11 Observations on How Groups Decide to Change

  1. People have a tough time deciding to change. Until they don’t. When their dissatisfaction reaches threshold, they make the decision to change very quickly.
  2. It is difficult for groups to make decisions. The more dysfunctional the group, the more difficult it is to gain consensus. The more aligned the group, the easier it is for them to reach consensus. An aligned group doesn’t have to have unanimity.
  3. In some groups, a powerful leader can pretend to gain consensus by holding meetings and allowing people to pretend to be part of the process. They know they are pretending. This provides you a glimpse into your future.
  4. The most vocal person in the room is often the leader, but isn’t always the most influential person. The person in the group that leaders and others ask questions is often the most influential.
  5. The person who remains quiet in group meetings is often the person who is most vocal when they are with a single person outside of a group. This secret agent can very quietly sabotage a change effort.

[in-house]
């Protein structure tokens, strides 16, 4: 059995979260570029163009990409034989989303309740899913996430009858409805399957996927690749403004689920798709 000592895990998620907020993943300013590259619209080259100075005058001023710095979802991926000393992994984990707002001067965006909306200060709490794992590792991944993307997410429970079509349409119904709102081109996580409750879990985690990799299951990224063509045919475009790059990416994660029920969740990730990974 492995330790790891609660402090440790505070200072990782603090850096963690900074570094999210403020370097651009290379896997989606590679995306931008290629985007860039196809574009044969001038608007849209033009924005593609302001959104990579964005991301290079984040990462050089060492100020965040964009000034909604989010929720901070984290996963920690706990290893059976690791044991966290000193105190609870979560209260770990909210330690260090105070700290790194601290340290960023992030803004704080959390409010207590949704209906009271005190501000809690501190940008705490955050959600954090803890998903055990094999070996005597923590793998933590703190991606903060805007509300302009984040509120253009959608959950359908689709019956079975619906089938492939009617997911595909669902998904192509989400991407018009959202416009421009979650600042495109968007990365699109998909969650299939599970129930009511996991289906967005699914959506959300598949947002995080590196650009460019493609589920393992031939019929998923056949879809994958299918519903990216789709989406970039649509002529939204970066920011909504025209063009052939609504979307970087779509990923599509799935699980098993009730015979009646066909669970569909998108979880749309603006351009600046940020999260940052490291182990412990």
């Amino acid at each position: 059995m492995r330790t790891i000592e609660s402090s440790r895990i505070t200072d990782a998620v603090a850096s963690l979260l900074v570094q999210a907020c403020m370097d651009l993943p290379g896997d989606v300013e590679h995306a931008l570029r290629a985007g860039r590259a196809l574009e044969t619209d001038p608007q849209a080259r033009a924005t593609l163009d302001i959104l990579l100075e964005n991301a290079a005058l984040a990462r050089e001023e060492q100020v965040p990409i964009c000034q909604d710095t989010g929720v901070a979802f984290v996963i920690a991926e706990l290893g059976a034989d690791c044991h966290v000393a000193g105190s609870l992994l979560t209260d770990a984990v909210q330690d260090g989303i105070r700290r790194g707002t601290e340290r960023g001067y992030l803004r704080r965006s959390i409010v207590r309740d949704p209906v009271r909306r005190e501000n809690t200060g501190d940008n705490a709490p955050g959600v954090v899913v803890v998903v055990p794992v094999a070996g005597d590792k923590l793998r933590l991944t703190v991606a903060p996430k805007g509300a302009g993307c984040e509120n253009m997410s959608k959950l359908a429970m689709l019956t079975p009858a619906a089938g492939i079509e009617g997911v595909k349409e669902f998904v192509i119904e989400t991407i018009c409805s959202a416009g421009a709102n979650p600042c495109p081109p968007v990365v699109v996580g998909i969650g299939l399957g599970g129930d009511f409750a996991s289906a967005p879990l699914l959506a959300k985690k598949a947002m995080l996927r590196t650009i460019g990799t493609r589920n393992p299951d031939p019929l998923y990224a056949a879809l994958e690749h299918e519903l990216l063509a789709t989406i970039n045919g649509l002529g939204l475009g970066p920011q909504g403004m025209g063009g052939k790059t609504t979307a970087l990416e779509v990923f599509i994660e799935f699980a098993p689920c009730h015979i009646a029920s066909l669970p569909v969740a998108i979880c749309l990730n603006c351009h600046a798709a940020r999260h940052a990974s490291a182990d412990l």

6. The fewer people with a compelling reason to change, the less likely it is the change is made. People have a difficult time understanding how another person’s compelling need to change is also their compelling need to change.
  7. The number of people required to approve change increase in proportion to the size, the complexity, and the risk of that change.
  8. People who are left out of decisions often oppose a decision to change because their needs were not considered. This is true even when there is no reason for them to oppose that change.
  9. It is still possible for one person with authority to make a decision to change. When a decision is important to a larger group, the execution of that change is more difficult in proportion to the number of people who were left out of that decision.
  10. Some groups have trouble making a decision to change rely on an outsider to make the decision for them as way to eliminate the messy process of building consensus. This doesn’t eliminate many of the challenges, but it does sometimes allow the change to occur.
  11. When helping a group change, and outsider will sometimes unknowingly and unwittingly be used as a pawn in a proxy war. The outsider may be unaware he is making enemies.

Filed under: Building Consensus, Sales 3.0

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